location = {Toronto, Canada},
    		publisher = {ACM},
    		address = {New York, NY, USA}
    	}
  • D. Szafir (2014). Human Interaction with Assistive Free-Flyers. HRI Pioneers Workshop, Bielefeld, Germany.

    [Acceptance rate: 36%] PDF Poster

  • S. Johnson, X.Z. Tan, D. Szafir, and B. Mutlu (2014). Using At-A-Glance Displays to Enhance Student Attention. In McPherson Eye Research Institute (MERI) Poster Symposium, Madison, WI.

  • D. Szafir and K. Ponto (2012). Panoramic Imagery of Physical Locations inside Immersive Environments. In Midwest Graphics Workshop (MidGraph 2012), Chicago, IL.

    Download BibTeX

    	@inproceedings{Szafir2012,
    		author = {Szafir, Daniel and Ponto, Kevin},
    		title = {Panoramic Imagery of Physical Locations inside Immersive Environments},
    		booktitle = {Midwest Graphics Workshop},
    		series = {MidGraph ’12},
    		year = {2012},
    		location = {Chicago, Illinois, USA},
    	}

Printable Version: PDF ~287kb

I love teaching and helping students gain new technical skills, problem solving abilities, and an appreciation for how technology can benefit society. I've been fortunate to have opportunities to work with a variety of students, running outreach courses for young and senior students as well as acting as an instructor in more traditional classrooms.

(2013 - 2014) Instructor: Grandparents University

Grandparents University (GPU) is a two day program where grandparents and their grandchildren (ages 8-14) pick a topic to “major” in. I have taught multiple sessions of the "Social Robotics" major since 2013 and have engaged both grandparents and grandchildren using presentations, videos, hands-on activities, and programming with Lego Mindstorms. Pictures from my most recent session can be found here.

Additionally, my fellow instructors and I will be presenting a paper detailing the development of our course, with an emphasis on the challenges and opportunities in teaching classes with students of all ages, at the 2015 ACM SIGCSE conference.

(2010 - 2011) Lecturer/Instructor: CS 302 Introduction to Programming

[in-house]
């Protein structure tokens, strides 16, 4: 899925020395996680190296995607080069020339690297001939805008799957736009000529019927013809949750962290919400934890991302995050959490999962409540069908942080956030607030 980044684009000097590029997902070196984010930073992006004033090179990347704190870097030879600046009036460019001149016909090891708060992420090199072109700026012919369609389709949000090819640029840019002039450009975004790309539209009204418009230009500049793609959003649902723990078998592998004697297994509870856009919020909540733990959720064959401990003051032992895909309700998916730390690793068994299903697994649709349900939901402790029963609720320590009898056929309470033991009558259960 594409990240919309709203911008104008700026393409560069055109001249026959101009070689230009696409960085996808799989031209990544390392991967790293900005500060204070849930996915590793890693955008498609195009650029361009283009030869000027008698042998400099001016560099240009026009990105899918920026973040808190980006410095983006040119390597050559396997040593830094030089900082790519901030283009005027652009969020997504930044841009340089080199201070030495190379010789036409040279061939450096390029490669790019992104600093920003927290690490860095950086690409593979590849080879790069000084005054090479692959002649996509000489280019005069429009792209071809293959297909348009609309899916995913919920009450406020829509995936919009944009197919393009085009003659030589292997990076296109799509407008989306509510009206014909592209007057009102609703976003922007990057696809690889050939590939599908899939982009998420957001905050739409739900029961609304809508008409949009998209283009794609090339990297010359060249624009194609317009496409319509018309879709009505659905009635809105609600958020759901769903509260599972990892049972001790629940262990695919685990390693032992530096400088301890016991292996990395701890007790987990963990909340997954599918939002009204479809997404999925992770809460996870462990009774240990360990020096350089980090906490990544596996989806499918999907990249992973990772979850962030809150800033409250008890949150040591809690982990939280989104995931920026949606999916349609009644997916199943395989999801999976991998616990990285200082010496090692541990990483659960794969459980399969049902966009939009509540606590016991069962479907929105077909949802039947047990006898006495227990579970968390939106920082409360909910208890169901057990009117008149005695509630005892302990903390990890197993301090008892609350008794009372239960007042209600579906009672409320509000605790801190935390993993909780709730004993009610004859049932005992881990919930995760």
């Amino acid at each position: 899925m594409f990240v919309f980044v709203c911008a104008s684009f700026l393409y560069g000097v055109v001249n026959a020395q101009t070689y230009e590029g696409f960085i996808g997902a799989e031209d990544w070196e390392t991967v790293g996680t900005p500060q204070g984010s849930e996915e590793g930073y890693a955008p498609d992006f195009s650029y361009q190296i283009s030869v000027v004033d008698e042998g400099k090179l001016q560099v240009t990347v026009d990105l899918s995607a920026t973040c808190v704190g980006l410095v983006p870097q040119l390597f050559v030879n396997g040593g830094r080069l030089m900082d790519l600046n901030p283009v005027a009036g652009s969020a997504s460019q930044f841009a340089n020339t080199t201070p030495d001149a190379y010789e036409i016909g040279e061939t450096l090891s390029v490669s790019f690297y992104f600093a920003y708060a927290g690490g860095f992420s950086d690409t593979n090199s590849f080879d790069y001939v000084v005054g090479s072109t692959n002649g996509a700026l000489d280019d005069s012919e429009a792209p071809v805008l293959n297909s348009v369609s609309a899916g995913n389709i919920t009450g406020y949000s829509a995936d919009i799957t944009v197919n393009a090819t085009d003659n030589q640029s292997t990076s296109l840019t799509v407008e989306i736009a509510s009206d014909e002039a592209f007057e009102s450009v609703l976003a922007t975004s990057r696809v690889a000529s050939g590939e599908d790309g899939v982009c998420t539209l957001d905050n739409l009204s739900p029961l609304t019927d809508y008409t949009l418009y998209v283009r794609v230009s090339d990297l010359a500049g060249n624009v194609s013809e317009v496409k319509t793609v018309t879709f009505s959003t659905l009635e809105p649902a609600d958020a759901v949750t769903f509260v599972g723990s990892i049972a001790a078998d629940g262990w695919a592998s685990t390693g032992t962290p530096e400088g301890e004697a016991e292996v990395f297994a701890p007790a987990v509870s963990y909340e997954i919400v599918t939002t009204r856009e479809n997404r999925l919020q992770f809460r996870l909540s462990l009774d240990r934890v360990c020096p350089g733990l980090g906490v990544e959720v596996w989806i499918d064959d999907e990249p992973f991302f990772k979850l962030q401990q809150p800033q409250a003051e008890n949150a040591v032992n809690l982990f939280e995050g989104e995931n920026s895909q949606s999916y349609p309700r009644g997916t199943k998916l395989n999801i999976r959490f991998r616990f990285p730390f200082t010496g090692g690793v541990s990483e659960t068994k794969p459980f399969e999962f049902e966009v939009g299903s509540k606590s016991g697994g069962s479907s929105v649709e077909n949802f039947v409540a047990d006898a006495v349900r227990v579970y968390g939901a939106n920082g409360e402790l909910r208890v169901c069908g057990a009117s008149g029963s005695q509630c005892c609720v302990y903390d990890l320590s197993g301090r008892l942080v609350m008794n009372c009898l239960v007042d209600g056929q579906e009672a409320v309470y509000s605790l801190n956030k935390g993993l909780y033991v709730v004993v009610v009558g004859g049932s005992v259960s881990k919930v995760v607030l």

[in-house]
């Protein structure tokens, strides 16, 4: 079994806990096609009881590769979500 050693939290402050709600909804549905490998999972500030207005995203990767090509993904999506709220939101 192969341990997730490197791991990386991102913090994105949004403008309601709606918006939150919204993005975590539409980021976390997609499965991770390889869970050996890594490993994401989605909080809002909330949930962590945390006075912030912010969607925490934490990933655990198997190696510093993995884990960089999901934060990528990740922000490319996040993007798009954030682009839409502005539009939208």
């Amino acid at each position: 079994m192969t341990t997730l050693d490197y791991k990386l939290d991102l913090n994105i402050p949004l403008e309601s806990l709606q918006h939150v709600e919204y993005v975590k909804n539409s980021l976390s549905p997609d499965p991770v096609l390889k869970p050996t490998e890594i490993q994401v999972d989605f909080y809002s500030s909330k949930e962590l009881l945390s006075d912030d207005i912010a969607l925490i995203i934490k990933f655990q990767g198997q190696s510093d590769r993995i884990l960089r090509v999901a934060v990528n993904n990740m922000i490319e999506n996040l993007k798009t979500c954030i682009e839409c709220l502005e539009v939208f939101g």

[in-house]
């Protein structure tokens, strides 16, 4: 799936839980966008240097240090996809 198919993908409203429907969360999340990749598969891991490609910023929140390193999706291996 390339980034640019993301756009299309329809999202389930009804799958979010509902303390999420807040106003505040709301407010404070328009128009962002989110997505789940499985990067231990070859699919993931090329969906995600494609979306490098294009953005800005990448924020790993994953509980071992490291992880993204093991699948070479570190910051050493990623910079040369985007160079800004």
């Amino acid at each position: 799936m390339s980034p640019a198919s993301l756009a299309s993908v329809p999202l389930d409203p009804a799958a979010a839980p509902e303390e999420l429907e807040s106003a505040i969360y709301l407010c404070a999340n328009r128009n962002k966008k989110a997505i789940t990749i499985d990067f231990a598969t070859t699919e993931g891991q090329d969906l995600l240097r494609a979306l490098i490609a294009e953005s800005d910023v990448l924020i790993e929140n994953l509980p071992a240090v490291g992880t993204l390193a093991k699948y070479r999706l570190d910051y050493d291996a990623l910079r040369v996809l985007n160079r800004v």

I worked as an instructor at the teaching assistant level for three semesters (Fall 2010, Spring 2011, and Fall 2011) giving lectures to small (~22 student) sections regarding introductory Java programming. Additionally, I was employed at the lecturer position for a large (88 student) summer semester (2011) class covering the same material. Responsibilities included preparing and presenting lectures, supervising TA graders, and creating and grading homework, programming assignments, quizzes, midterms, and finals. I consistently recieved positive feedback from both my students and supervisor, and I received two student-nominated teaching awards:

Across all courses I have taught, I have received an average rating of 4.57/5.00 (112 responses) from students answering the question: would you recommend the instructor? My full teaching evaluation scores can be found here.

Fun Side Projects:

I've collaborated with researchers in the Wisconsin Institute for Discovery (WID) and the Living Environments Labratory on a number of side projects exploring immersive virtual reality systems as a novel form of interactive technology.

  • Ski Mountain: Designing a Virtual Reality Skiing Experience

    In this project, I worked to create an immersive simulator that allows users to ski, snowboard, or sled down a virtual mountain. This project has been showcased in the WID Science Fesival and featured in the Wisconsin State Journal.
  • SculptUp: A Rapid, Immersive 3D Modeling Environment

    This project explored the creation of SculptUp, a system that enables users to rapidly develop 3D models for use in animation or 3D-printing. As opposed to traditional modeling tools run on desktop systems, SculptUp works within a Cave Automatic Virtual Environment, enabling the creation of 3D models within an immersive 3D environment. SculptUp was created as part of an entry to the 2013 IEEE 3D User Interface (3DUI) Symposium Contest.
  • Panoramic Imagery of Physical Locations inside Immersive Environments

    In this project, I created immersive panoramas of real locations by merging data from Google Street View with a Cave Automatic Virtual Environment. Such virtual representations of real world physical locations might be used in virtual tourism, exploration, or meeting locations. This work was presented at the 2012 Midwest Graphics Workshop (MidGraph) and has received interest from industry.

Email:

daniel.szafir {at} colorado.edu


Mail:

Daniel J. Szafir, Assistant Professor
Rosser ATLAS Building
University of Colorado Boulder
1125 18th St. 320 UCB
Boulder, CO 80309-0320 USA